A Bloomberg report profiled the life of 13-year-old Clarisse Kambire. The teen lives in a mud hut in Burkina Faso, Africa and is forced to pick cotton on an Organic and Fair Trade Cotton Practices farm.
“It’s kind of surprising since I’ve been shopping there for years and years,” Jodi Hall, a Salt Lake area resident, said.
The cotton is allegedly sent to textile factories in India then a garment manufacturer in Sri Lanka, where it is blended into cotton underwear for Victoria’s Secret.
“It’s definitely the first place you would go to buy women's lingerie,” Katy Prottengeier, a shopper, said. “If they're going to be an industry leader, I would hope they use ethical business practices.”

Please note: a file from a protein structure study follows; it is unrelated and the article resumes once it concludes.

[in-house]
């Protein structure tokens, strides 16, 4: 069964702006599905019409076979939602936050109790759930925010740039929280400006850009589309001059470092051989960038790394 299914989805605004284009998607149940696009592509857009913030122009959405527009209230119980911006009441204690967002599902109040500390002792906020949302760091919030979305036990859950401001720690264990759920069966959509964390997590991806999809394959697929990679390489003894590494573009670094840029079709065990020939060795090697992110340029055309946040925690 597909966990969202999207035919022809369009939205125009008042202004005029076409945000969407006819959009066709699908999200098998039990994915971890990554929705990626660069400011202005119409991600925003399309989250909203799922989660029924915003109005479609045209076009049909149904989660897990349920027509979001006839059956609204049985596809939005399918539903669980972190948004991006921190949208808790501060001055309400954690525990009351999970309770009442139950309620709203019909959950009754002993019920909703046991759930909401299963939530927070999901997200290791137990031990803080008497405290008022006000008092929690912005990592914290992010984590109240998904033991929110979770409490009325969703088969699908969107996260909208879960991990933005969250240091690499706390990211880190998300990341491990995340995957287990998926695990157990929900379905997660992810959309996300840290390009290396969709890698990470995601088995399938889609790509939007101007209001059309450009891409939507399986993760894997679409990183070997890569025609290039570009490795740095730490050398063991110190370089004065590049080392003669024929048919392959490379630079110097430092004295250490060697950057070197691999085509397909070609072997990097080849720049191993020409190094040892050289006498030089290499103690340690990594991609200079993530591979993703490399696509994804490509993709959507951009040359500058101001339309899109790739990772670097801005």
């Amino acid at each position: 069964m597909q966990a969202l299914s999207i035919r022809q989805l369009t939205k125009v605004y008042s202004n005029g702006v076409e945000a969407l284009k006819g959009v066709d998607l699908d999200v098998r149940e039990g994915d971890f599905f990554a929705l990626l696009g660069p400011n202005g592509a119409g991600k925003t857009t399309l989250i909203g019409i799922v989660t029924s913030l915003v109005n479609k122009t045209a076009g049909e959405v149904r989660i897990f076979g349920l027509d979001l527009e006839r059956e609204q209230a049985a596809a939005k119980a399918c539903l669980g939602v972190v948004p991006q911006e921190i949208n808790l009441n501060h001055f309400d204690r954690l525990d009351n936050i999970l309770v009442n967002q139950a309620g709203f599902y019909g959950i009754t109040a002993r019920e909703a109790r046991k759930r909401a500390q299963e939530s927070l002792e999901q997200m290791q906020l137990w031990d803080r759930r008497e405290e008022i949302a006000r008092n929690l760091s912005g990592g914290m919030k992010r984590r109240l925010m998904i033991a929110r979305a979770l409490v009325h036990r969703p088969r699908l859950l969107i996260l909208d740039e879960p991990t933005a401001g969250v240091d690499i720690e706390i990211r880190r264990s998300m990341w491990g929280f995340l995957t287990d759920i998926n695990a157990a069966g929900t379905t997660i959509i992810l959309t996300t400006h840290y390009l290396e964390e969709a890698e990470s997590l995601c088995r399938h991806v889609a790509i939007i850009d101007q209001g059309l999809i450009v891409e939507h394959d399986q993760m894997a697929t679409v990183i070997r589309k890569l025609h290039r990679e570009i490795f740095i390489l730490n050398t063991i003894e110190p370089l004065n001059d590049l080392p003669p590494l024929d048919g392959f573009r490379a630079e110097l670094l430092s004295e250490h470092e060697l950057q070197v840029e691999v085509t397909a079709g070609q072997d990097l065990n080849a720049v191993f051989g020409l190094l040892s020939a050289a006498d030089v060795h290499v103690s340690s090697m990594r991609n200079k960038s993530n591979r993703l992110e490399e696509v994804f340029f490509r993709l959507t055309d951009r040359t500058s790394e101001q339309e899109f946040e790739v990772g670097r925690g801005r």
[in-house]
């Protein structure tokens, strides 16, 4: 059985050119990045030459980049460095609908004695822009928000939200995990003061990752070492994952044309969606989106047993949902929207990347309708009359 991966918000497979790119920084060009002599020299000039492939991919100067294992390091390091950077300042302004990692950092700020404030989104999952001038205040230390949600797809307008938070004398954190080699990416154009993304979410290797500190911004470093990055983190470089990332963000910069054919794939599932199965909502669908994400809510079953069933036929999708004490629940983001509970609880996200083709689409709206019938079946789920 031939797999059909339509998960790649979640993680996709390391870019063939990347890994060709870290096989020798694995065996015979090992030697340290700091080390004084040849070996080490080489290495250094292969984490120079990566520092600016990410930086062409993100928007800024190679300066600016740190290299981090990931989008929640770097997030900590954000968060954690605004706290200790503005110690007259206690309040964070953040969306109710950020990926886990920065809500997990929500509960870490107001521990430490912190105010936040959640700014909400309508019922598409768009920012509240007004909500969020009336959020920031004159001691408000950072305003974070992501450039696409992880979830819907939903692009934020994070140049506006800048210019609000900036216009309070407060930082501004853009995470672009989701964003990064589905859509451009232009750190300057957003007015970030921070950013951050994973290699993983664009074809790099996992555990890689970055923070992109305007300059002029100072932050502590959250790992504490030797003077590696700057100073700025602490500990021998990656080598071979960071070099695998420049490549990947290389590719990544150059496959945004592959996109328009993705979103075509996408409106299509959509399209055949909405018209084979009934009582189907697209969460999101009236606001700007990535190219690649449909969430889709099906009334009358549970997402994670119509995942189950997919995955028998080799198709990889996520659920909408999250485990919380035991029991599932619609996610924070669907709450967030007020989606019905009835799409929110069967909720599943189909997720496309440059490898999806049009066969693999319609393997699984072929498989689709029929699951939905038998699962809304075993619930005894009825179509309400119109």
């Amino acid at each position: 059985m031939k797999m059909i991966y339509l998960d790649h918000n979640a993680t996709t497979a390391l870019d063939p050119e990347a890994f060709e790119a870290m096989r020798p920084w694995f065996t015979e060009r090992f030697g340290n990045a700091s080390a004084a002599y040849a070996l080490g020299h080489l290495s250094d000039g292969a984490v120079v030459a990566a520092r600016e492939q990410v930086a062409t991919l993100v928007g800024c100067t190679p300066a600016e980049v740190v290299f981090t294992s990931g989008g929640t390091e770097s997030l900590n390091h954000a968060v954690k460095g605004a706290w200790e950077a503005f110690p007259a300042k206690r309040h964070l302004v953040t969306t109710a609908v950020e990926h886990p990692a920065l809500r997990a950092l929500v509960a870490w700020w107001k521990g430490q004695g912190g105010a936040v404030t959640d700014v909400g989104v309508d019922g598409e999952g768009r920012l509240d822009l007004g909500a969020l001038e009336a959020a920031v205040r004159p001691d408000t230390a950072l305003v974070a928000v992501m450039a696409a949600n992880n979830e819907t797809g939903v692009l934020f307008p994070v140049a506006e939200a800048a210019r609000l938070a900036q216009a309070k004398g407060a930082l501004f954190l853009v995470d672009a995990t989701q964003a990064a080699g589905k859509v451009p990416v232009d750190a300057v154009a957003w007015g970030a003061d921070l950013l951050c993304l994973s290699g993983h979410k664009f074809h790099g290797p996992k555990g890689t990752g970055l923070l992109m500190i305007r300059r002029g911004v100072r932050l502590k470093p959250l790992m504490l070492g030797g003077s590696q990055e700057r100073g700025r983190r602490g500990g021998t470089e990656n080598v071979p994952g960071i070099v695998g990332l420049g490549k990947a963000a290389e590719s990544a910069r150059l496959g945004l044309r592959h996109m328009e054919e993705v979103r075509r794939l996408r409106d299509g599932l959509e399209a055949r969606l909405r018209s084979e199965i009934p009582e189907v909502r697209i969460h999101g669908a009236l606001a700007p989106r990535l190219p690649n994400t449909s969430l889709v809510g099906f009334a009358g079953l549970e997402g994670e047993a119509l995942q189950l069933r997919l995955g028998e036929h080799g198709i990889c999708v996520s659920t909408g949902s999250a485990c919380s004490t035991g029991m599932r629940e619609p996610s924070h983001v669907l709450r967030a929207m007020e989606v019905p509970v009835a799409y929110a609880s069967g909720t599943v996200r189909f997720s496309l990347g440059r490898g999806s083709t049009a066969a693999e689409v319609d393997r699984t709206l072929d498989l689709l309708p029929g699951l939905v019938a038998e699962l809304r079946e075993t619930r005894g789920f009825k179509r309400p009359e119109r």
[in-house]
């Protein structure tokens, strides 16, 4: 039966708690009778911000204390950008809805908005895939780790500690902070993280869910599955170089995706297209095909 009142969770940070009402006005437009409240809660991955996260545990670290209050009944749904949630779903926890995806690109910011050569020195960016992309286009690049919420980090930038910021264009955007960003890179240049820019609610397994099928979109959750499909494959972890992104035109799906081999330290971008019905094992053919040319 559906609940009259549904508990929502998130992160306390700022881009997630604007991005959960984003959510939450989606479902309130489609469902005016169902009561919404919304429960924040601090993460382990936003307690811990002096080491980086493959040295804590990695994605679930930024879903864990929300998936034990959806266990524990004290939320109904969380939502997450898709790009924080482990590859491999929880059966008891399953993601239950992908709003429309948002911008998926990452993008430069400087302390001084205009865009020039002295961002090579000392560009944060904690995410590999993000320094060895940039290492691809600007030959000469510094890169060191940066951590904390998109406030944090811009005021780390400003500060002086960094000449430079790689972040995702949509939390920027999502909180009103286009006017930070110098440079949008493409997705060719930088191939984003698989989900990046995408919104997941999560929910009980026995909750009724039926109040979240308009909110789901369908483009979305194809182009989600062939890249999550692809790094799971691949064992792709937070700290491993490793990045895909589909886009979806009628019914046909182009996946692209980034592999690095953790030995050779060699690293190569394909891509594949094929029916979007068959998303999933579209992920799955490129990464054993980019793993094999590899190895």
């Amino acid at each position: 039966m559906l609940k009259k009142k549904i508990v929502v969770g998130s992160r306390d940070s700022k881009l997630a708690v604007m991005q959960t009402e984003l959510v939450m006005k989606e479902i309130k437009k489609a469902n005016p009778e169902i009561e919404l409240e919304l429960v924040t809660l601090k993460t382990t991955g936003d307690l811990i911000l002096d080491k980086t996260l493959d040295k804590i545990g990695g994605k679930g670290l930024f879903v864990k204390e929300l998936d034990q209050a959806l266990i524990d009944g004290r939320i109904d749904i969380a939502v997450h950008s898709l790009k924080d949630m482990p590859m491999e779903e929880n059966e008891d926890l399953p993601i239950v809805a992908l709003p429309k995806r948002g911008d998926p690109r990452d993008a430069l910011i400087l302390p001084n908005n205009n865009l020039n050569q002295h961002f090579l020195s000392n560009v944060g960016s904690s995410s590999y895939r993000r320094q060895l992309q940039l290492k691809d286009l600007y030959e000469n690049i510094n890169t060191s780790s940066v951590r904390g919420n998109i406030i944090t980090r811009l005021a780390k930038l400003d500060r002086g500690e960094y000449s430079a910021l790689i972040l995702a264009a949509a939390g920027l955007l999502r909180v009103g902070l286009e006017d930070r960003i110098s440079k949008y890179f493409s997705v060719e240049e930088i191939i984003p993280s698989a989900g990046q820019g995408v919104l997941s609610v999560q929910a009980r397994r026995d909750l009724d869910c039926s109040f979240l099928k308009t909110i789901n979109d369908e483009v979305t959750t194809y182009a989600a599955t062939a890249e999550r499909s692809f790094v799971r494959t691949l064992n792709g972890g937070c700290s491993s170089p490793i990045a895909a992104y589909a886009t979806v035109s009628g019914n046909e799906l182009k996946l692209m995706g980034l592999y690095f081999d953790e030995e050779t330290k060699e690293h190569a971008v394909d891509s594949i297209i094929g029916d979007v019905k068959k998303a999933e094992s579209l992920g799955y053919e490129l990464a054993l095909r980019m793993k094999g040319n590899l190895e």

Many Salt Lake area shoppers hope the allegations aren’t true.
Victoria’s Secret parent company, Limited Brands, said they are very concerned. A partial statement reads:
“If this allegation is true, it describes behavior that is contrary to our company's values and the code of labor and sourcing standards that we require all of our suppliers to meet. These standards expressly prohibit child labor."
Depending on the findings, the company said they are prepared to take action to prevent the illegal use of child labor in the fields where they source cotton.